"If we have the kingdom at last—it is no great matter what we suffer on the way to it."—Manton.

"To the poor, humble, and despised believer—the kingdom of heaven exclusively belongs; there his best desires will be eternally satisfied, his tears will be changed for triumphant songs of joy, and his reward will be great in the blessed society of the holy prophets and apostles; and in that of the incarnate Son of God, who passed the same way to his glory."—Thomas Scott.

"No cloud can overshadow a true Christian—but his faith may discern a rainbow in it."—Anon.

"He, who is prepared in whatever state he is therewith to be content, has learned effectually the art of being happy: and possesses the magic stone, which will change every trial into gold."—Dwight.

"I have never met with a single instance of adversity which I have not afterwards seen to be for my good."—Anon.

"I have never heard a Christian on his deathbed complaining of his afflictions."—Anon.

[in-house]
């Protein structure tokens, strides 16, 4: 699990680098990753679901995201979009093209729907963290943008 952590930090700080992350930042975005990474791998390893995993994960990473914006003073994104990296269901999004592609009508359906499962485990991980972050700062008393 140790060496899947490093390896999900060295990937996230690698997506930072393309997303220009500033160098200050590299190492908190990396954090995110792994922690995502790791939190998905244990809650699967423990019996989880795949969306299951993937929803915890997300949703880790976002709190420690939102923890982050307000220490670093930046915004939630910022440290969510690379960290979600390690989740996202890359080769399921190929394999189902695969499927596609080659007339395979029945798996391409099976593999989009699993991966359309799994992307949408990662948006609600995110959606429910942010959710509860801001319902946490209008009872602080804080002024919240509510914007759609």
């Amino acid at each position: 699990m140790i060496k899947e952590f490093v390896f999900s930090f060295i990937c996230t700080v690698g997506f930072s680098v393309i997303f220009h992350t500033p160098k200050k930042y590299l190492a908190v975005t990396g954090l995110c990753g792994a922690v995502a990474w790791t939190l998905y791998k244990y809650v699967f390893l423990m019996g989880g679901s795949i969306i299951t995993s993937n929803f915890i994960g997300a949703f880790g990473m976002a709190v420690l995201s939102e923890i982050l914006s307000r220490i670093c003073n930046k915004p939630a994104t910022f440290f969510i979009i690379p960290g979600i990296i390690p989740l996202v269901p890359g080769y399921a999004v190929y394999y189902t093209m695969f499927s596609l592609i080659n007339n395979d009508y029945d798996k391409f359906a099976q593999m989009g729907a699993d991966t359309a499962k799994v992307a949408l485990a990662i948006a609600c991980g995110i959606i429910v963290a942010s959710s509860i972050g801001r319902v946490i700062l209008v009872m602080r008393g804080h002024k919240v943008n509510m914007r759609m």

"All the sufferings of the believer are not hell—but they are all the hell he shall suffer."—Mason.

"Christians ought neither to expect nor wish to have suffering with Christ, disconnected with their being glorified with him. The former is a preparation for the latter." Romans 8:17.—Hodge.

"Oh, what must Christ be in himself, when he sweetens heaven, sweetens Scriptures, sweetens ordinances, sweetens earth, and even sweetens trials!"—John Brown of Haddington.

"It is happy for us if we have suffered enough to make us desire a better country, that is a heavenly one; but surely all the painful experiences we have hitherto met with have not been more than sufficient to bring us into this waiting posture."—John Newton.

"God denies a Christian nothing—but with a design to give him something better."—Cecil.

"If the blessed Jesus, who had no sin of his own, bore the wrath of his heavenly Father for a world of sinners; how willingly ought I to endure all the pain I suffer, if my dying example might be but the means of the salvation of one soul."—David Rice

"There is really much more real satisfaction to be found in a crucified world—than in an idolized world."—Witherspoon.